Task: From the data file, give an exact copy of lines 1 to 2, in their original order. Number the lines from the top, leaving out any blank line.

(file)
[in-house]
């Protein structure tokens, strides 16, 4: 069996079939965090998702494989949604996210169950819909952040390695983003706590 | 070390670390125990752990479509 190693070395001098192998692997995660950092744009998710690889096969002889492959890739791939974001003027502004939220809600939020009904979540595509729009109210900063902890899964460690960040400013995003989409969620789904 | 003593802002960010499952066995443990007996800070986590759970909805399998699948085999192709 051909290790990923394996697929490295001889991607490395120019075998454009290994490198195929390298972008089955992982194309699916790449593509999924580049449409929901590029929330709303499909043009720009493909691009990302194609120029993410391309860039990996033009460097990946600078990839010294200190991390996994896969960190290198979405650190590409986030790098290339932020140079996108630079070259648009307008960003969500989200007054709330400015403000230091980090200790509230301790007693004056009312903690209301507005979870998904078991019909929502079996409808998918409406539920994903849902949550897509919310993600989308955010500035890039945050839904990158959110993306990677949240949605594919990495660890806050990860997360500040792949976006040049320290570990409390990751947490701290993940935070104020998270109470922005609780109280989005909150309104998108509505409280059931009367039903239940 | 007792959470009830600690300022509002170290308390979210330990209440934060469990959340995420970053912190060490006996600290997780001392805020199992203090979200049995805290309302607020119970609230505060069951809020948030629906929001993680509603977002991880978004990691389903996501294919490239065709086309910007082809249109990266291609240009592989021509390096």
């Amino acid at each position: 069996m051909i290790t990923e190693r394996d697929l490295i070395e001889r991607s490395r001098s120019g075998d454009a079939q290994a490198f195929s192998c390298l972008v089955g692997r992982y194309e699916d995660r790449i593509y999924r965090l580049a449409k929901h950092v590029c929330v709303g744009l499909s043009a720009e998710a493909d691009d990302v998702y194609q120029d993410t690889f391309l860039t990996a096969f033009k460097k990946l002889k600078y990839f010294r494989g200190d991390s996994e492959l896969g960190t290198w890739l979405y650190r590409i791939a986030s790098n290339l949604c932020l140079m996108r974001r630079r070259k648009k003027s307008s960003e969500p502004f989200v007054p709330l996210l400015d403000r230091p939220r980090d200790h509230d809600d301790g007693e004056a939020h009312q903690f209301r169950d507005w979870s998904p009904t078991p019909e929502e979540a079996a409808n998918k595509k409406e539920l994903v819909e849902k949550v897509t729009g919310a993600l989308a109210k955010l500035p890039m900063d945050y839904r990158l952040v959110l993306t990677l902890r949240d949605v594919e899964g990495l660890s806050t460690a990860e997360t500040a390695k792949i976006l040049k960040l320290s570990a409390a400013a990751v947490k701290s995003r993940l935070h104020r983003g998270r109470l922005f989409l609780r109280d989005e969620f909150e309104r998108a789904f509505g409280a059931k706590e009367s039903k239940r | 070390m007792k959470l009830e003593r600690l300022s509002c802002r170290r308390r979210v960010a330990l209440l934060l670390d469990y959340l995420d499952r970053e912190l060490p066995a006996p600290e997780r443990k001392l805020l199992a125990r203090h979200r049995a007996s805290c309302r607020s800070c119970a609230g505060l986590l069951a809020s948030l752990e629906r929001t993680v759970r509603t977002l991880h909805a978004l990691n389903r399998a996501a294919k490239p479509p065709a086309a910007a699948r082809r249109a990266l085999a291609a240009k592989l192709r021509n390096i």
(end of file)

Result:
[in-house]
């Protein structure tokens, strides 16, 4: 069996079939965090998702494989949604996210169950819909952040390695983003706590 | 070390670390125990752990479509 190693070395001098192998692997995660950092744009998710690889096969002889492959890739791939974001003027502004939220809600939020009904979540595509729009109210900063902890899964460690960040400013995003989409969620789904 | 003593802002960010499952066995443990007996800070986590759970909805399998699948085999192709 051909290790990923394996697929490295001889991607490395120019075998454009290994490198195929390298972008089955992982194309699916790449593509999924580049449409929901590029929330709303499909043009720009493909691009990302194609120029993410391309860039990996033009460097990946600078990839010294200190991390996994896969960190290198979405650190590409986030790098290339932020140079996108630079070259648009307008960003969500989200007054709330400015403000230091980090200790509230301790007693004056009312903690209301507005979870998904078991019909929502079996409808998918409406539920994903849902949550897509919310993600989308955010500035890039945050839904990158959110993306990677949240949605594919990495660890806050990860997360500040792949976006040049320290570990409390990751947490701290993940935070104020998270109470922005609780109280989005909150309104998108509505409280059931009367039903239940 | 007792959470009830600690300022509002170290308390979210330990209440934060469990959340995420970053912190060490006996600290997780001392805020199992203090979200049995805290309302607020119970609230505060069951809020948030629906929001993680509603977002991880978004990691389903996501294919490239065709086309910007082809249109990266291609240009592989021509390096």